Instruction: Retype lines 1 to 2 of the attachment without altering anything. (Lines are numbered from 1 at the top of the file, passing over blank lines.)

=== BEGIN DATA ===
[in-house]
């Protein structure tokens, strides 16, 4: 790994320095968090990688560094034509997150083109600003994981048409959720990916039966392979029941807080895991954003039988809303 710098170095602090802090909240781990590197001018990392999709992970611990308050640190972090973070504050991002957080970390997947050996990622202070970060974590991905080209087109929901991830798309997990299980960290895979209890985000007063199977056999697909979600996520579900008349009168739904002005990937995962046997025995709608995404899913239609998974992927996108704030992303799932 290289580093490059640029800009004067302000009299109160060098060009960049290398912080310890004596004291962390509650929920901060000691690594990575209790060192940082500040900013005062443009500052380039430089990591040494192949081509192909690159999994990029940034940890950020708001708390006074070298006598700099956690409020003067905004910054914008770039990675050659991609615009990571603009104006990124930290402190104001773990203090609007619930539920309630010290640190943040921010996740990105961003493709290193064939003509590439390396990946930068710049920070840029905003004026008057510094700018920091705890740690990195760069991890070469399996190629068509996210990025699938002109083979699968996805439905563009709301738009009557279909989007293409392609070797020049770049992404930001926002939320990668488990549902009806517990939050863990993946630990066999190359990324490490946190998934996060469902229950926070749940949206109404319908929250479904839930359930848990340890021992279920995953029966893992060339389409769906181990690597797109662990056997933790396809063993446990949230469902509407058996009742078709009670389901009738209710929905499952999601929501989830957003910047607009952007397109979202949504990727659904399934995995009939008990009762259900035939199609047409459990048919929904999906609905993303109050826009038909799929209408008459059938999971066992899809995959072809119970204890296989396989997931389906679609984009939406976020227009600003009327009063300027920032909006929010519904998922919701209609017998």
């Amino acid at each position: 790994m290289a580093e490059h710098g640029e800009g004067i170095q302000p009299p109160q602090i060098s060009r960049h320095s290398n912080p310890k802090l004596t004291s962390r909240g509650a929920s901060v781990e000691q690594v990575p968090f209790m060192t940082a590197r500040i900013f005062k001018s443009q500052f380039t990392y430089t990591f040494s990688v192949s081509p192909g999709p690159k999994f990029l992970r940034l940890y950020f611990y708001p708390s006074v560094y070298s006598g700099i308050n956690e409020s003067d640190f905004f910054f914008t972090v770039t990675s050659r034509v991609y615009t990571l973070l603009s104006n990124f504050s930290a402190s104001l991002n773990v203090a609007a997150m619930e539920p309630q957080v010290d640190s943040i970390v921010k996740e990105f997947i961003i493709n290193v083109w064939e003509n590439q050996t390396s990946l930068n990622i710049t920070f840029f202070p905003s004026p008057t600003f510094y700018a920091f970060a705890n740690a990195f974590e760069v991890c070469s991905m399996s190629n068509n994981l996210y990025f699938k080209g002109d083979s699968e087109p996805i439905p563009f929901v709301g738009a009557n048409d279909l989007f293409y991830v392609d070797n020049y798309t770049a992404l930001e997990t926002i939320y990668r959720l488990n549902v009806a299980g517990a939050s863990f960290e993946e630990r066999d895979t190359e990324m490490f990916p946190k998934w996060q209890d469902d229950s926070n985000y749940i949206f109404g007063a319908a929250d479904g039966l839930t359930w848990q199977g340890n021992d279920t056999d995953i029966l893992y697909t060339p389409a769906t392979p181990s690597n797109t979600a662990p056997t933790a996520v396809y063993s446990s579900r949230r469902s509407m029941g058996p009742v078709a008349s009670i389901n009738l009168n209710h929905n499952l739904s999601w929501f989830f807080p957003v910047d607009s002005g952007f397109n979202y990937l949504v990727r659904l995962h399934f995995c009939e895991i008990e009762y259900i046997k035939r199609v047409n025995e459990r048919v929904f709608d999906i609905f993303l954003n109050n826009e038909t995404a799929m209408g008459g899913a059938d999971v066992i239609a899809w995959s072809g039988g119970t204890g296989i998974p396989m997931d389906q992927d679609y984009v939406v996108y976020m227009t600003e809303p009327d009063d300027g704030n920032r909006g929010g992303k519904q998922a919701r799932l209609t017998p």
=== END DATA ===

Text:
[in-house]
């Protein structure tokens, strides 16, 4: 790994320095968090990688560094034509997150083109600003994981048409959720990916039966392979029941807080895991954003039988809303 710098170095602090802090909240781990590197001018990392999709992970611990308050640190972090973070504050991002957080970390997947050996990622202070970060974590991905080209087109929901991830798309997990299980960290895979209890985000007063199977056999697909979600996520579900008349009168739904002005990937995962046997025995709608995404899913239609998974992927996108704030992303799932 290289580093490059640029800009004067302000009299109160060098060009960049290398912080310890004596004291962390509650929920901060000691690594990575209790060192940082500040900013005062443009500052380039430089990591040494192949081509192909690159999994990029940034940890950020708001708390006074070298006598700099956690409020003067905004910054914008770039990675050659991609615009990571603009104006990124930290402190104001773990203090609007619930539920309630010290640190943040921010996740990105961003493709290193064939003509590439390396990946930068710049920070840029905003004026008057510094700018920091705890740690990195760069991890070469399996190629068509996210990025699938002109083979699968996805439905563009709301738009009557279909989007293409392609070797020049770049992404930001926002939320990668488990549902009806517990939050863990993946630990066999190359990324490490946190998934996060469902229950926070749940949206109404319908929250479904839930359930848990340890021992279920995953029966893992060339389409769906181990690597797109662990056997933790396809063993446990949230469902509407058996009742078709009670389901009738209710929905499952999601929501989830957003910047607009952007397109979202949504990727659904399934995995009939008990009762259900035939199609047409459990048919929904999906609905993303109050826009038909799929209408008459059938999971066992899809995959072809119970204890296989396989997931389906679609984009939406976020227009600003009327009063300027920032909006929010519904998922919701209609017998």